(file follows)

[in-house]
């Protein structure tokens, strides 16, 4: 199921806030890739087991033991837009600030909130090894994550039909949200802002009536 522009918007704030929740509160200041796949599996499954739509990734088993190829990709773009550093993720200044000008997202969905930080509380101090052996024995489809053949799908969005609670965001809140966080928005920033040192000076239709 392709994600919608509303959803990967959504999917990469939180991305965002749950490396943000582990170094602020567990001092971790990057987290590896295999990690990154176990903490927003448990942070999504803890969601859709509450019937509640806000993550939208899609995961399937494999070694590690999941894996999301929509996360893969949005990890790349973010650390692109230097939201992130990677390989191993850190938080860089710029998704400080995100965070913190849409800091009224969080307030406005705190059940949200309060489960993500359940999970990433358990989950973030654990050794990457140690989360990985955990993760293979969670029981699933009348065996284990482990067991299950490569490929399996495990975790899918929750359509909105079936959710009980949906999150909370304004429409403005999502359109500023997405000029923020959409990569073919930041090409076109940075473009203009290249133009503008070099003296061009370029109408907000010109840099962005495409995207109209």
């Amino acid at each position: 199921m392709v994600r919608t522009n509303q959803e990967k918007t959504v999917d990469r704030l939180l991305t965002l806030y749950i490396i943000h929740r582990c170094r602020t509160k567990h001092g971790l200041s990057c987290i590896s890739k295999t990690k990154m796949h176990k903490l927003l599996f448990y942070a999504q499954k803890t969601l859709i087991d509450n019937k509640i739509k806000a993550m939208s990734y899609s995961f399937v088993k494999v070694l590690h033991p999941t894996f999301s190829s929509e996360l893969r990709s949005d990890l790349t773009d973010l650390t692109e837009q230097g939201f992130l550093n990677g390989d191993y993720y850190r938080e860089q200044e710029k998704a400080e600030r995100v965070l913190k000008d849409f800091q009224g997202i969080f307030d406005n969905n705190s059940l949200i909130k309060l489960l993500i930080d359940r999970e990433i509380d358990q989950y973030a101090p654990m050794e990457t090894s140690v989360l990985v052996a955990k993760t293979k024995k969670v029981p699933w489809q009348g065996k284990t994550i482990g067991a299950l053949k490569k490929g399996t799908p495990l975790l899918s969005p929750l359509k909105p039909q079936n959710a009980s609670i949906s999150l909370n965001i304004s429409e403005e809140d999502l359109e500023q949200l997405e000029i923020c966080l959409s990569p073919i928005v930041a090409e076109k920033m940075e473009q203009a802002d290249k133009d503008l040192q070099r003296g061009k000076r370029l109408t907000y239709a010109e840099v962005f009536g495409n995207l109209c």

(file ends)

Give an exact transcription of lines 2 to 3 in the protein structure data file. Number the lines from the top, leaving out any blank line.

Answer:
């Protein structure tokens, strides 16, 4: 199921806030890739087991033991837009600030909130090894994550039909949200802002009536 522009918007704030929740509160200041796949599996499954739509990734088993190829990709773009550093993720200044000008997202969905930080509380101090052996024995489809053949799908969005609670965001809140966080928005920033040192000076239709 392709994600919608509303959803990967959504999917990469939180991305965002749950490396943000582990170094602020567990001092971790990057987290590896295999990690990154176990903490927003448990942070999504803890969601859709509450019937509640806000993550939208899609995961399937494999070694590690999941894996999301929509996360893969949005990890790349973010650390692109230097939201992130990677390989191993850190938080860089710029998704400080995100965070913190849409800091009224969080307030406005705190059940949200309060489960993500359940999970990433358990989950973030654990050794990457140690989360990985955990993760293979969670029981699933009348065996284990482990067991299950490569490929399996495990975790899918929750359509909105079936959710009980949906999150909370304004429409403005999502359109500023997405000029923020959409990569073919930041090409076109940075473009203009290249133009503008070099003296061009370029109408907000010109840099962005495409995207109209």
């Amino acid at each position: 199921m392709v994600r919608t522009n509303q959803e990967k918007t959504v999917d990469r704030l939180l991305t965002l806030y749950i490396i943000h929740r582990c170094r602020t509160k567990h001092g971790l200041s990057c987290i590896s890739k295999t990690k990154m796949h176990k903490l927003l599996f448990y942070a999504q499954k803890t969601l859709i087991d509450n019937k509640i739509k806000a993550m939208s990734y899609s995961f399937v088993k494999v070694l590690h033991p999941t894996f999301s190829s929509e996360l893969r990709s949005d990890l790349t773009d973010l650390t692109e837009q230097g939201f992130l550093n990677g390989d191993y993720y850190r938080e860089q200044e710029k998704a400080e600030r995100v965070l913190k000008d849409f800091q009224g997202i969080f307030d406005n969905n705190s059940l949200i909130k309060l489960l993500i930080d359940r999970e990433i509380d358990q989950y973030a101090p654990m050794e990457t090894s140690v989360l990985v052996a955990k993760t293979k024995k969670v029981p699933w489809q009348g065996k284990t994550i482990g067991a299950l053949k490569k490929g399996t799908p495990l975790l899918s969005p929750l359509k909105p039909q079936n959710a009980s609670i949906s999150l909370n965001i304004s429409e403005e809140d999502l359109e500023q949200l997405e000029i923020c966080l959409s990569p073919i928005v930041a090409e076109k920033m940075e473009q203009a802002d290249k133009d503008l040192q070099r003296g061009k000076r370029l109408t907000y239709a010109e840099v962005f009536g495409n995207l109209c």